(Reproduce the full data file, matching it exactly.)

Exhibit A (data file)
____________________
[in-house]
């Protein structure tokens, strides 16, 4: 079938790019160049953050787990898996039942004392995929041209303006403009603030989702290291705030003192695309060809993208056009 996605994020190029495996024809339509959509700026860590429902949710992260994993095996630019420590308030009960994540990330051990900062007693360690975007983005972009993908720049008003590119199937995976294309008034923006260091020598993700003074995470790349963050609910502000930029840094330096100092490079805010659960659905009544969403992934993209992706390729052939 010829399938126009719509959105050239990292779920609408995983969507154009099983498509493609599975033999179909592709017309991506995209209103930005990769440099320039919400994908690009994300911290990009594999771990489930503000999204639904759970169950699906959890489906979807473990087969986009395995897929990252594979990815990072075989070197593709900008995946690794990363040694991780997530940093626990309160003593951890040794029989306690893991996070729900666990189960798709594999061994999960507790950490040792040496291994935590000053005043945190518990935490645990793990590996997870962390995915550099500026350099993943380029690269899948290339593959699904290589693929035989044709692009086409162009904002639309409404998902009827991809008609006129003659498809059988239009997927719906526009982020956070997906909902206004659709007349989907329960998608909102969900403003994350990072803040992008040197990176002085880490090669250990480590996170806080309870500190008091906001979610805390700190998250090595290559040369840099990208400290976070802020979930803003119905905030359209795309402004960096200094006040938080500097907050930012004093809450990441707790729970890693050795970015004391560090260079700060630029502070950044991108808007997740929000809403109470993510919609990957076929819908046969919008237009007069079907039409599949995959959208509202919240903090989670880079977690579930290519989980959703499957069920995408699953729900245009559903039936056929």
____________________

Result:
[in-house]
């Protein structure tokens, strides 16, 4: 079938790019160049953050787990898996039942004392995929041209303006403009603030989702290291705030003192695309060809993208056009 996605994020190029495996024809339509959509700026860590429902949710992260994993095996630019420590308030009960994540990330051990900062007693360690975007983005972009993908720049008003590119199937995976294309008034923006260091020598993700003074995470790349963050609910502000930029840094330096100092490079805010659960659905009544969403992934993209992706390729052939 010829399938126009719509959105050239990292779920609408995983969507154009099983498509493609599975033999179909592709017309991506995209209103930005990769440099320039919400994908690009994300911290990009594999771990489930503000999204639904759970169950699906959890489906979807473990087969986009395995897929990252594979990815990072075989070197593709900008995946690794990363040694991780997530940093626990309160003593951890040794029989306690893991996070729900666990189960798709594999061994999960507790950490040792040496291994935590000053005043945190518990935490645990793990590996997870962390995915550099500026350099993943380029690269899948290339593959699904290589693929035989044709692009086409162009904002639309409404998902009827991809008609006129003659498809059988239009997927719906526009982020956070997906909902206004659709007349989907329960998608909102969900403003994350990072803040992008040197990176002085880490090669250990480590996170806080309870500190008091906001979610805390700190998250090595290559040369840099990208400290976070802020979930803003119905905030359209795309402004960096200094006040938080500097907050930012004093809450990441707790729970890693050795970015004391560090260079700060630029502070950044991108808007997740929000809403109470993510919609990957076929819908046969919008237009007069079907039409599949995959959208509202919240903090989670880079977690579930290519989980959703499957069920995408699953729900245009559903039936056929």